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Shots - Health Blog
Wed March 7, 2012
1 In 3 Americans Is Having A Hard Time Paying Medical Bills
While politicians and soon, the Supreme Court, are fighting about the fate of the Affordable Care Act, a new government study finds that a growing number of Americans are having difficulty coping with the high cost of health care.
During the first six months of 2011, one in three people lived in a family that had trouble paying its medical bills within the previous year; was currently paying a medical bill over time; or currently had a medical bill the family was unable to pay at all. That's according to a survey of more than 50,000 people by the National Center for Health Statistics, part of the Centers for Disease Control and Prevention.
Earlier studies had shown that one in five Americans had trouble paying their medical bills. But this study is larger and asked questions – such as whether people are paying medical bills over time – that researchers have not asked previously.
The news was not pretty.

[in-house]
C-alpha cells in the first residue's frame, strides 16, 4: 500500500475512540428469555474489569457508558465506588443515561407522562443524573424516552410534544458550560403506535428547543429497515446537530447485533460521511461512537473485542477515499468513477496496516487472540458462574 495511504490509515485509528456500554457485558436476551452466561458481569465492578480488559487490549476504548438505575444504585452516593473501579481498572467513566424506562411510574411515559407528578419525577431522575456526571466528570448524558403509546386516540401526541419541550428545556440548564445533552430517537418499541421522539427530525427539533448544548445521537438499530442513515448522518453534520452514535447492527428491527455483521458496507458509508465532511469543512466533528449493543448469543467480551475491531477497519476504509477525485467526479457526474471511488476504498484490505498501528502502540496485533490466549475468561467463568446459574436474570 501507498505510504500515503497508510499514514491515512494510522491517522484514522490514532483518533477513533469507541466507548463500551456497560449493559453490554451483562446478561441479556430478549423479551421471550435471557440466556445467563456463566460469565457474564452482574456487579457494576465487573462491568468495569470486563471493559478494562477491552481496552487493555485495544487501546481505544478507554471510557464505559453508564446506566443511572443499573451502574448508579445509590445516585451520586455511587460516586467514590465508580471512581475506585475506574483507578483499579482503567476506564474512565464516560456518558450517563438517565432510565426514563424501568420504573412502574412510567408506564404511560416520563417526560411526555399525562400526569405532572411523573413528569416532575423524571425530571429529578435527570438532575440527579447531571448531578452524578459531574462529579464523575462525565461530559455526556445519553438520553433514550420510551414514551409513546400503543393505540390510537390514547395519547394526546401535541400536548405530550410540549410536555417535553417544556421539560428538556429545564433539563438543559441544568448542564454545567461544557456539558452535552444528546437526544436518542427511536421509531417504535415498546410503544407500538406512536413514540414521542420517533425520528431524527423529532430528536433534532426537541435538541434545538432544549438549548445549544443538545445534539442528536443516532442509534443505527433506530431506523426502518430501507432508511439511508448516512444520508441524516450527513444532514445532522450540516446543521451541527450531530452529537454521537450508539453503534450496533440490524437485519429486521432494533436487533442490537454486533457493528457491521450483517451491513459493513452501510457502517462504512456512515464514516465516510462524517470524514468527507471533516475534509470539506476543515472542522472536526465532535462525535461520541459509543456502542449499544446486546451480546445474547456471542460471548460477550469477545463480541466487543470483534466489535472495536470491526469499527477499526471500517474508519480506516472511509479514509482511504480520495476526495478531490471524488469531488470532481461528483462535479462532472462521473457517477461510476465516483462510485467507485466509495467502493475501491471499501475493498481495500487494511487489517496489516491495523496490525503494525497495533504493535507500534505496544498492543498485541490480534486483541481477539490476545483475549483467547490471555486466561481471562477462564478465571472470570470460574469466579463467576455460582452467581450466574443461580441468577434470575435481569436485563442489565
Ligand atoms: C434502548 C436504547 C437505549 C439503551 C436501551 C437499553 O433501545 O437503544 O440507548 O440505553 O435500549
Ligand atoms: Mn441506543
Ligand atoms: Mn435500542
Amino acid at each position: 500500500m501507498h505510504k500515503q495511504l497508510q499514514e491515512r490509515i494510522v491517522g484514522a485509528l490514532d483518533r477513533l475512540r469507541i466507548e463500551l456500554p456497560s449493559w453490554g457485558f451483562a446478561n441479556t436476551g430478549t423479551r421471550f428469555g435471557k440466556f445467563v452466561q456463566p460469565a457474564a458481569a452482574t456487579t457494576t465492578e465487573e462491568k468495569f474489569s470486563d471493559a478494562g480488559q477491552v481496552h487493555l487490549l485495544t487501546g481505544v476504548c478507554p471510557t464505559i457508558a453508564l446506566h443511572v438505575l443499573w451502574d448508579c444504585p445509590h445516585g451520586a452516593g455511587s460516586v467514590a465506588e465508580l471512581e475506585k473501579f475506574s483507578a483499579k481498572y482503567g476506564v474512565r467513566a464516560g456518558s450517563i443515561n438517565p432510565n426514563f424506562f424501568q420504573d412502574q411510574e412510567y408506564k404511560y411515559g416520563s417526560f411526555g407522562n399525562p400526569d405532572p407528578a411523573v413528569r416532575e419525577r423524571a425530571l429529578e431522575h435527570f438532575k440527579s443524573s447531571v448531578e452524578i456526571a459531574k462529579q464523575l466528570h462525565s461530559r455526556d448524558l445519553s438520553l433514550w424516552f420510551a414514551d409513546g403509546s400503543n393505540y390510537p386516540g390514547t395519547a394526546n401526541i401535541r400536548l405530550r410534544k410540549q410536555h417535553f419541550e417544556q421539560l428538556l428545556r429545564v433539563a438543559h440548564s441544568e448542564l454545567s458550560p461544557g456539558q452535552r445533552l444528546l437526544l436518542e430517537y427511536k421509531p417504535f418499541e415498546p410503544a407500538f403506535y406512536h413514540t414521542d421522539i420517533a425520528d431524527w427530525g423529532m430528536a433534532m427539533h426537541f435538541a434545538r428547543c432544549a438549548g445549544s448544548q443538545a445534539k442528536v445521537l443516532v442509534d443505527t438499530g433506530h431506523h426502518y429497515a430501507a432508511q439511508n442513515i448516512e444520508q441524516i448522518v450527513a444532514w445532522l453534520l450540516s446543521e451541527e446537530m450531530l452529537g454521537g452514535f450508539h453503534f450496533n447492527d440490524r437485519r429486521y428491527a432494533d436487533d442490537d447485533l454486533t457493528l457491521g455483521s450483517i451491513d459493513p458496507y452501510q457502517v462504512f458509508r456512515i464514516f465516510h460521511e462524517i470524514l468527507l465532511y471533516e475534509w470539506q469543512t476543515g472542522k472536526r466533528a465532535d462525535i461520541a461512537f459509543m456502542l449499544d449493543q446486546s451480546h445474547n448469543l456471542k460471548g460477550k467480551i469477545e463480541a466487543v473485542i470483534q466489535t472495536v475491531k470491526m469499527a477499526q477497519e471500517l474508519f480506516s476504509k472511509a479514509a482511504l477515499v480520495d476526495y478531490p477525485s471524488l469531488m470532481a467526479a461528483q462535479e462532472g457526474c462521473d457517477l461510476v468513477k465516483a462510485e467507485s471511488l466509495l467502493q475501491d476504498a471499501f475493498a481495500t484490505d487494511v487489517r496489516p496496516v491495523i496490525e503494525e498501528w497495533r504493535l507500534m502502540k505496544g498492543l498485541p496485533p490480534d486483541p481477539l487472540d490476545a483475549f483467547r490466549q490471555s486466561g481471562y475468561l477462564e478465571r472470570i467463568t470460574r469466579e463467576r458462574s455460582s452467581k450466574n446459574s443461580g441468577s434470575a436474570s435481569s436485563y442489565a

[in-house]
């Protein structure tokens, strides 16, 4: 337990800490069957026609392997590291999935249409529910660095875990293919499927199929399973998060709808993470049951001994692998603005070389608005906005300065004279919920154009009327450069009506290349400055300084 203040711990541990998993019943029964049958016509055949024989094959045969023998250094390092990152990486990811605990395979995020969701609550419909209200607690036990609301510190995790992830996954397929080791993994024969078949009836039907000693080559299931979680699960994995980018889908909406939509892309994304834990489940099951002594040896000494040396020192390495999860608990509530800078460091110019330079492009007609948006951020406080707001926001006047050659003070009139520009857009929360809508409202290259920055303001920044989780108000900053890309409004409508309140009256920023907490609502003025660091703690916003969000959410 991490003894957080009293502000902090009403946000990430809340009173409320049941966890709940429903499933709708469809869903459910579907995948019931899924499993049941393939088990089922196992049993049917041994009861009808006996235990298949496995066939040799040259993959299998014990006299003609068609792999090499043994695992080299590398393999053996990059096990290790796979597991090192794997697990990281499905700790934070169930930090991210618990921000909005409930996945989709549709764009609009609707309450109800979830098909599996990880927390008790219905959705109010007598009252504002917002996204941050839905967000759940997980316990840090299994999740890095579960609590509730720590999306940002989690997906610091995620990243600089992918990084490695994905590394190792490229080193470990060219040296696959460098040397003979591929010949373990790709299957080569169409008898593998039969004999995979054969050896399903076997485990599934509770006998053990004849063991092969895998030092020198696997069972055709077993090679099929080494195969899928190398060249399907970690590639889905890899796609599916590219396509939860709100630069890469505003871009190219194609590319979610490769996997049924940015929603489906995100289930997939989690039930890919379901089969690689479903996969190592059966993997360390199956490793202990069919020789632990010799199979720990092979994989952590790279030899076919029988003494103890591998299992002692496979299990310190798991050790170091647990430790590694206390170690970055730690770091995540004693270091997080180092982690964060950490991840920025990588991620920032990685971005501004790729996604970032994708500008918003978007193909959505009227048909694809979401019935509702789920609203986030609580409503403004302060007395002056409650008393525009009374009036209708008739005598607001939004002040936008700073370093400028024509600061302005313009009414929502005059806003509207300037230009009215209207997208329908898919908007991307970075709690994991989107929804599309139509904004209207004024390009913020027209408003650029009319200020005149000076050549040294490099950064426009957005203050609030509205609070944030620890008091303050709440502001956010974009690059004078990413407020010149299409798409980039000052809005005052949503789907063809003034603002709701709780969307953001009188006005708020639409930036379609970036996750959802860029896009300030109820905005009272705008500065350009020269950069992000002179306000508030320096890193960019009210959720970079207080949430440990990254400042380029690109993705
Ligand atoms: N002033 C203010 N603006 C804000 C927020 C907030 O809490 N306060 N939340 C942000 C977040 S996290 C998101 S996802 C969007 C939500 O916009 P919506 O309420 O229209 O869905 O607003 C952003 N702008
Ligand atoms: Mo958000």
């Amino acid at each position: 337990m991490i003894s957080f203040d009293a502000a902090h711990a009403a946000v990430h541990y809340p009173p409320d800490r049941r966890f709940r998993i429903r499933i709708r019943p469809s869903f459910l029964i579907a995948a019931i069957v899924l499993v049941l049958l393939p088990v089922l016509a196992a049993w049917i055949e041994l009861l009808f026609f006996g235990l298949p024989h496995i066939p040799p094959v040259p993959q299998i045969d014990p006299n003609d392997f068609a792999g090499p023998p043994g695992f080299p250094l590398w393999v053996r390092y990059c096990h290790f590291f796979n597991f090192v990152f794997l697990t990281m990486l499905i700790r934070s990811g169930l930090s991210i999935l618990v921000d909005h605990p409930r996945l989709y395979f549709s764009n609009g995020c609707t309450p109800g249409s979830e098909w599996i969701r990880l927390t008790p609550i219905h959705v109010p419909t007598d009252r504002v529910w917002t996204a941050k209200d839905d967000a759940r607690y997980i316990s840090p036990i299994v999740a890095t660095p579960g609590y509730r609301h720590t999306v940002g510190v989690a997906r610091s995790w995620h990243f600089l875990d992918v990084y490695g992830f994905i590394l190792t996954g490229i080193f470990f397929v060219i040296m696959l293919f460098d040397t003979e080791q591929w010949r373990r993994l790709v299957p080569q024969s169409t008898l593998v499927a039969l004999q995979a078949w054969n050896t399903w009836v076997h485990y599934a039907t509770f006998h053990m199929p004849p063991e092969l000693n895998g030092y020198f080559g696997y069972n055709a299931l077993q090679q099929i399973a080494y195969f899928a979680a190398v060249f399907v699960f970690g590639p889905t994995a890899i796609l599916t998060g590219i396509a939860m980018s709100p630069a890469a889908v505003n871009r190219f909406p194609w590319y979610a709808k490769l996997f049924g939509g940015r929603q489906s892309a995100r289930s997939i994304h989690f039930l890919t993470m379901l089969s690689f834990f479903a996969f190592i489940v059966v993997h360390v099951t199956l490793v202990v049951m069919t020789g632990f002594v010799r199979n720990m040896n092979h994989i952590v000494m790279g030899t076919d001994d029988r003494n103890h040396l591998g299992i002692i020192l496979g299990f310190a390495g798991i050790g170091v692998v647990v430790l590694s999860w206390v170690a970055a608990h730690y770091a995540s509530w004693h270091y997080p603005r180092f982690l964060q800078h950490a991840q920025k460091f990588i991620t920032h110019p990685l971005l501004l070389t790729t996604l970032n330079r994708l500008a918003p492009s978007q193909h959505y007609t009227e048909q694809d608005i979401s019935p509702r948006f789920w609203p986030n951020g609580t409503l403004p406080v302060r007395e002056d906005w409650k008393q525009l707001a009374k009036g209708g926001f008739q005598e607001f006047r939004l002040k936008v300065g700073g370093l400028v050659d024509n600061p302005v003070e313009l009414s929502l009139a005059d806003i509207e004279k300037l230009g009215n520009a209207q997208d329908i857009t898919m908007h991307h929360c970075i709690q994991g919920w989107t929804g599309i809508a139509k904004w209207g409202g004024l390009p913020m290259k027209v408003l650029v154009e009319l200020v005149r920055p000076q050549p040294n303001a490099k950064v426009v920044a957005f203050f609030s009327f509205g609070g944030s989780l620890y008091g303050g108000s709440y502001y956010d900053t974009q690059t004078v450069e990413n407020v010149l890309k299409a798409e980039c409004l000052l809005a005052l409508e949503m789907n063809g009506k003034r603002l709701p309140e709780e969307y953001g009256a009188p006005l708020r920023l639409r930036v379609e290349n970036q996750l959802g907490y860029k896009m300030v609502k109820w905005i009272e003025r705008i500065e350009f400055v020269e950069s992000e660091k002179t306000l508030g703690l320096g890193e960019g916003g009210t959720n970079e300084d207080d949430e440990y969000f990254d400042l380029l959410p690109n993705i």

Not surprisingly, those with lower incomes had the most difficult time paying their bills. The "near-poor" — those with incomes just above the poverty line — were somewhat more likely (45.8 percent) to experience problems with medical bills than those with incomes actually below the poverty line (41.3 percent). That is likely because at least some of the very poorest people have Medicaid, which generally does not allow health care providers to bill its beneficiaries.
What was somewhat surprising: Even those over age 65 reported having troubled paying for medical care. Nineteen percent of those between age 65 and 74 and 12 percent of those over age 75 reported some financial burden for medical care, even though that population is almost universally covered by the Medicare program. The study found those problems were, like those for the under-65 population, more likely to be suffered by those with lower incomes.
Policymakers may need to pay attention to those numbers as they look at ways to overhaul the Medicare program to shore up its finances for the oncoming retirement of 78 million baby boomers.